Federal Judge Temporarily Blocks Immigration Fee Increases
Most fee waivers for low-income immigrants would have been eliminated under changes
The Department of Homeland Security has said fee increases are needed to shore up the agency that processes most immigration applications.
PHOTO: JACK KURTZ/ZUMA PRESS
Updated Sept. 29, 2020 11:34 pm ET
A federal court in San Francisco on Tuesday temporarily blocked the Trump administration from raising the cost of citizenship and other immigration applications, whose fees were set to increase at the end of the week.
The Department of Homeland Security issued the fee increases in July and said they were intended to help shore up the cash-strapped agency that processes most immigration applications.
Under the proposed fee increases, the cost of a citizenship application would have risen to $1,160 from $640, or more than 80%, and for the first time the U.S. would have charged a fee of $50 to file an asylum application. Most fee waivers for low-income immigrants would have been eliminated under the changes. A group of immigrant-advocacy organizations sued to stop the fee changes.
U.S. District Judge Jeffrey S. White of the Northern District of California issued a nationwide preliminary injunction, ruling that allowing the changes to go ahead while the lawsuit continues would irreparably harm immigrants who couldn’t afford the new fees.
“If it takes effect, it will prevent vulnerable and low-income applicants from applying for immigration benefits, block access to humanitarian protections, and will expose populations to further danger,” Judge White, a George W. Bush appointee, wrote.
The fee changes couldn’t stand in part because they were issued by Chad Wolf, the acting secretary of homeland security, a U.S. judge found.
PHOTO: SHAWN THEW/PRESS POOL
Unless his decision is appealed, the fee increases will remain on hold until the judge reaches a full ruling in the case.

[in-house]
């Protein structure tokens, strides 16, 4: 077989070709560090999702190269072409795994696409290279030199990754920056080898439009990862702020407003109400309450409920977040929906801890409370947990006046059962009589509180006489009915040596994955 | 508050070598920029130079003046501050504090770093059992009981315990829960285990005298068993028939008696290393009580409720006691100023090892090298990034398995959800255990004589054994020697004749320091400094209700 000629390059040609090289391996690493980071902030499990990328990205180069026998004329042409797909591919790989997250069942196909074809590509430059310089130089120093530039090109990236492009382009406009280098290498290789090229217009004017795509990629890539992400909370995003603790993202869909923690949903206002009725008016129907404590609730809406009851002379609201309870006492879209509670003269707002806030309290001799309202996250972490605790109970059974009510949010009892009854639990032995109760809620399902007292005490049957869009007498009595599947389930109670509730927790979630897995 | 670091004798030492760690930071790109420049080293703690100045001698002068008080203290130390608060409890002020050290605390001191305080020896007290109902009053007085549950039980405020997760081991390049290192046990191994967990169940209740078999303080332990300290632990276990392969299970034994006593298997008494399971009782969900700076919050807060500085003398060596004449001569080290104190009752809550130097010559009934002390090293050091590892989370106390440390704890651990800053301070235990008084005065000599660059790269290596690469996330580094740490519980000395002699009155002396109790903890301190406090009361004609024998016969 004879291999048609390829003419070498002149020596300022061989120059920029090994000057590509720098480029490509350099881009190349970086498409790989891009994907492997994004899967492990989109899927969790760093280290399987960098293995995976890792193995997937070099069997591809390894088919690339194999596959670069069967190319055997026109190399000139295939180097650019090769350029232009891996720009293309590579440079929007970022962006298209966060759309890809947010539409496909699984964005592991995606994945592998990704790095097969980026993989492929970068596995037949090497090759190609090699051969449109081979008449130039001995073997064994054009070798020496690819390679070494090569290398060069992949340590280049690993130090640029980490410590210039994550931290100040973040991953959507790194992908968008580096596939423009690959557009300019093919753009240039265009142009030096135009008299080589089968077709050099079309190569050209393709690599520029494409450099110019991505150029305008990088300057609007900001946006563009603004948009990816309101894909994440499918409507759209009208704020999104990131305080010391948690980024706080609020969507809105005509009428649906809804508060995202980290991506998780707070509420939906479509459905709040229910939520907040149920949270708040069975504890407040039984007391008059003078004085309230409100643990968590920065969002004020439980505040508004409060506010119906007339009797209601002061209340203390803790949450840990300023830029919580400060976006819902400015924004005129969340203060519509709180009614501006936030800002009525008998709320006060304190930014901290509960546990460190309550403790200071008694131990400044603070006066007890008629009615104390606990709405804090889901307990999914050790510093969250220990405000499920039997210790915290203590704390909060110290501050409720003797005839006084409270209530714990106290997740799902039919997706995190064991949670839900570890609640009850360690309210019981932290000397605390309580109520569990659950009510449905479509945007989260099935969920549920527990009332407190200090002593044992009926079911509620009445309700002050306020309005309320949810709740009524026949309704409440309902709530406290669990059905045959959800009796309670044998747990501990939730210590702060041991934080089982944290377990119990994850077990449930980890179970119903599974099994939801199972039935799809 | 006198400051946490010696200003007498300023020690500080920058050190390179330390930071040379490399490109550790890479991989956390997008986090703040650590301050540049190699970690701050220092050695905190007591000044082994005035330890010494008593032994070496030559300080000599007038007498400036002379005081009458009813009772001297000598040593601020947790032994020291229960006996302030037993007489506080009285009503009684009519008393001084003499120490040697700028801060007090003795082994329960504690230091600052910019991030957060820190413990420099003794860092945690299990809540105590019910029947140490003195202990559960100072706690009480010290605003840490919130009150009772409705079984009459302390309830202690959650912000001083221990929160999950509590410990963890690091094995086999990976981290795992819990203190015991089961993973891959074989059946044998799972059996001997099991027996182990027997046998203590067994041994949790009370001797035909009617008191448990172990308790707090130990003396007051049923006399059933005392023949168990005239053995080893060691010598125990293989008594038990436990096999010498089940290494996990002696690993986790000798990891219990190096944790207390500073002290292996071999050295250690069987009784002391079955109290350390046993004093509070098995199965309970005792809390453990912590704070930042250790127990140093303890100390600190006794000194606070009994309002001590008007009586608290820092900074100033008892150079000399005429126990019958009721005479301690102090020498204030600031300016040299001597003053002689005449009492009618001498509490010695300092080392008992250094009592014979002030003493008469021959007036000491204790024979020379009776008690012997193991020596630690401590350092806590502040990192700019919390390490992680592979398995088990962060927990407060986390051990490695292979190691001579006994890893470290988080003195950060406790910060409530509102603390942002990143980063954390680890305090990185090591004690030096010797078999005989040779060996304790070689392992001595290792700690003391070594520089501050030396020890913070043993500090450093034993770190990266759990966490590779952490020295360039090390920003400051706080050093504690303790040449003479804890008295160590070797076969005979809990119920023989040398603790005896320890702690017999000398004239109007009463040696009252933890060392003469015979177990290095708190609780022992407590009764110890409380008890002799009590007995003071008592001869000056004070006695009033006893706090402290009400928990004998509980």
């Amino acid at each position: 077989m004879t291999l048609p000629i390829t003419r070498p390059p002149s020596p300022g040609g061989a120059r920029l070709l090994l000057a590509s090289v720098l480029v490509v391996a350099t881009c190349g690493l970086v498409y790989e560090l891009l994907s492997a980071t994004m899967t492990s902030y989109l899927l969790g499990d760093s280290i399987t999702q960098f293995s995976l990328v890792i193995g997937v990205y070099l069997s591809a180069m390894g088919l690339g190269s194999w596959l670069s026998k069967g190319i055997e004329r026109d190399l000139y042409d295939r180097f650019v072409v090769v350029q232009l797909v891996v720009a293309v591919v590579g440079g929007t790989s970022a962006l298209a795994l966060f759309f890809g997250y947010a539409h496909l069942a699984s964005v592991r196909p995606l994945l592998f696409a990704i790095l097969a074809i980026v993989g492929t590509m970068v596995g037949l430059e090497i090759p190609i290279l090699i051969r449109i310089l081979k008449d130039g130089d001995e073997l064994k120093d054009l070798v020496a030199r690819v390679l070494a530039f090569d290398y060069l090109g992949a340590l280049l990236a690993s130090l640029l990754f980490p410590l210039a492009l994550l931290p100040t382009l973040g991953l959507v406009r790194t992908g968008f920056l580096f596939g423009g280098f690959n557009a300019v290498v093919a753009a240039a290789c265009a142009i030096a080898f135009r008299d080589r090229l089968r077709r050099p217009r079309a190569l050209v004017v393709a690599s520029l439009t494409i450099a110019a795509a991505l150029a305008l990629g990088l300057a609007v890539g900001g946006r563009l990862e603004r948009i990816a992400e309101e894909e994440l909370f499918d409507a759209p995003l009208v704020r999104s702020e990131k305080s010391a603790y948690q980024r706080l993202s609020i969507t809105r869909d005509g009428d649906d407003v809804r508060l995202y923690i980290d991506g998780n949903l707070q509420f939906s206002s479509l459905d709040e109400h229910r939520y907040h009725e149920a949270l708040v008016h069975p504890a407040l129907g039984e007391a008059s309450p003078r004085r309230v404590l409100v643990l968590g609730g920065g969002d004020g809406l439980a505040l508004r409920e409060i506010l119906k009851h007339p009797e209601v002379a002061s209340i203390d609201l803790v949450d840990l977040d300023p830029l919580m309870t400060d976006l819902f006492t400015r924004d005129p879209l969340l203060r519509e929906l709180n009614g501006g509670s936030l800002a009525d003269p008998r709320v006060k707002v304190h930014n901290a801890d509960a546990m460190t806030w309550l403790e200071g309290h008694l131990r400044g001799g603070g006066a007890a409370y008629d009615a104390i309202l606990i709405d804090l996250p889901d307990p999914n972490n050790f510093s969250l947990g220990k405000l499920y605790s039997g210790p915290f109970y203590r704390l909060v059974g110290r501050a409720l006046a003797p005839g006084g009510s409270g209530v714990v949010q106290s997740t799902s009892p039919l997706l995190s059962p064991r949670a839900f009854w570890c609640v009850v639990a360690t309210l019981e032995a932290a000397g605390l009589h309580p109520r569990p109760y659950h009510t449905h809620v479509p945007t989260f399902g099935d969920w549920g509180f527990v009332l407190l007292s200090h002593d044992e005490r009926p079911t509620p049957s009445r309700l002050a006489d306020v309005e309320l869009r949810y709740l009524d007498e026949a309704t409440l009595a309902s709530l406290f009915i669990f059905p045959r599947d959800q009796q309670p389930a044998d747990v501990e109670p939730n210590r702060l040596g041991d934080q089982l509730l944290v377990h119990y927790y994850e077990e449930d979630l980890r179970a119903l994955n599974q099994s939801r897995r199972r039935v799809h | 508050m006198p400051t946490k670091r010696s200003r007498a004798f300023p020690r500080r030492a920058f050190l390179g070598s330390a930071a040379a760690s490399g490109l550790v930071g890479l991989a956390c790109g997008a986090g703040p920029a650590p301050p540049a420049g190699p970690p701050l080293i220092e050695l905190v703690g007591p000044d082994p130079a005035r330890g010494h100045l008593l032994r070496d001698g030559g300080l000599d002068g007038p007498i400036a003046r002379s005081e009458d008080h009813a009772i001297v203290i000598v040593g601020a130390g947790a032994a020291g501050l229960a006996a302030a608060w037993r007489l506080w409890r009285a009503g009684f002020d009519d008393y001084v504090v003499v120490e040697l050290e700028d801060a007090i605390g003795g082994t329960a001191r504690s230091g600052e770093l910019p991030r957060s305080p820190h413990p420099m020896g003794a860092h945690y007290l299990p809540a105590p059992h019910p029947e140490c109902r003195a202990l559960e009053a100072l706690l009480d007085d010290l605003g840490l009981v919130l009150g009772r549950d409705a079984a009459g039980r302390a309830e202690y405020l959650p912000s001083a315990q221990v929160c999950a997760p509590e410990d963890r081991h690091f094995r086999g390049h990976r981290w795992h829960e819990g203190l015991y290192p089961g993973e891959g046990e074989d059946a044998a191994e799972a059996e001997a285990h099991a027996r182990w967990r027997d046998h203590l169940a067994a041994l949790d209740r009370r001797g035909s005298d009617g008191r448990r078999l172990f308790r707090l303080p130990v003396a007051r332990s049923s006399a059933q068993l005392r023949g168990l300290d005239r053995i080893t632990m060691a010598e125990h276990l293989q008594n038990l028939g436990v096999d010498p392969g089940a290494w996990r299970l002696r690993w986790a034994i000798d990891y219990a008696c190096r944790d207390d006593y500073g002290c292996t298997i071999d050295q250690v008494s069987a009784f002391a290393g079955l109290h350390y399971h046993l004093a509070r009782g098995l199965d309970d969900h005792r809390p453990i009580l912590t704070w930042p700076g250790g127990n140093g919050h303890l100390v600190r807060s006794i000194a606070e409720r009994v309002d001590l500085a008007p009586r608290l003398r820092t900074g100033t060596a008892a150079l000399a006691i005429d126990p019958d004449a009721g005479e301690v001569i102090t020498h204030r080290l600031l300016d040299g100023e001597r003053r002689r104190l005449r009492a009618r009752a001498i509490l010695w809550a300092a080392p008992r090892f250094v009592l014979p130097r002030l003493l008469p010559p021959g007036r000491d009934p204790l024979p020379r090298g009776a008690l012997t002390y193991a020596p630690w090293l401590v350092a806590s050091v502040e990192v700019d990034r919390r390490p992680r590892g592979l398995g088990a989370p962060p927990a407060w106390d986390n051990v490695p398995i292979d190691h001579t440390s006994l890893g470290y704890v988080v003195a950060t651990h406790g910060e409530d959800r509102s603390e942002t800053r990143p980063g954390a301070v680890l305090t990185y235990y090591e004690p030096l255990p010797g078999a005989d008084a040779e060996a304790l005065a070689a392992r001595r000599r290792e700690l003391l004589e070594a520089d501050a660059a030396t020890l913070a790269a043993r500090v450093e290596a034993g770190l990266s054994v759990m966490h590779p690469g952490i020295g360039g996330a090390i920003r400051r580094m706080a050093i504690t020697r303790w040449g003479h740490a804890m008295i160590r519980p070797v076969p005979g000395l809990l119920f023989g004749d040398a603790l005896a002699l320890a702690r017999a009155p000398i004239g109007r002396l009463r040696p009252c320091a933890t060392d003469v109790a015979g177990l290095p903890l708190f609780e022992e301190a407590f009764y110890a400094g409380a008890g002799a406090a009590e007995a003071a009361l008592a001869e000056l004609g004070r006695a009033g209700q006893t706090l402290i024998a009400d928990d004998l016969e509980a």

U.S. Citizenship and Immigration Services “is reviewing the ruling on the fee rule and has no further comment at this time,” the agency said in a statement. The Department of Homeland Security didn’t return requests for comment.
The government typically raises immigration fees every two to four years to keep pace with inflation and rising costs. But immigrant advocates argued that the Trump administration’s changes were structured in such a way to discourage low-income immigrants from moving to the U.S. or from becoming American citizens.
“When you increase fees so much and you eliminate fee waivers, you’re completely pricing out millions of people from accessing opportunities that Congress wanted them to have,” said Melissa Rodgers, director of programs at the Immigrant Legal Resource Center, one of the plaintiffs in the case.
The fee increases were just one in a string of policies the Trump administration has issued that make it tougher for low-income people to immigrate legally. A different policy known as the public-charge rule, which took effect in February, imposes a wealth test on immigrants looking to become legal permanent residents, weighing factors including level of education, English-speaking ability and financial assets. Another policy, which was blocked in court, would have required immigrants coming to the U.S. to demonstrate before being permitted to enter the country that they either have health care or the means to afford it.
Judge White found that the fee changes couldn’t stand in part because they were issued by Chad Wolf, the acting secretary of homeland security. The judge agreed with a Government Accountability Office assessment that Mr. Wolf isn’t serving legally in his post.
Judge White is the second federal judge to rule that Mr. Wolf’s appointment was unlawful under the 2002 Homeland Security Act. Separately, a Maryland judge temporarily blocked new asylum rules on a similar basis.
Federal judges can’t practically evict Mr. Wolf from his post, though they can strike down policies he issues on the basis that he doesn’t possess the proper authority to issue them.
Tuesday’s ruling creates new problems for the citizenship and immigration agency, which makes about 97% of its nearly $5 billion annual budget through the fees it collects.
The agency narrowly avoided furloughing about two-thirds of its staff last month after projecting a budget shortfall owing to the coronavirus pandemic and President Trump’s immigration cuts, an issue that will only be exacerbated if it isn’t permitted to raise its fees, The Wall Street Journal has previously reported.
Comments are closed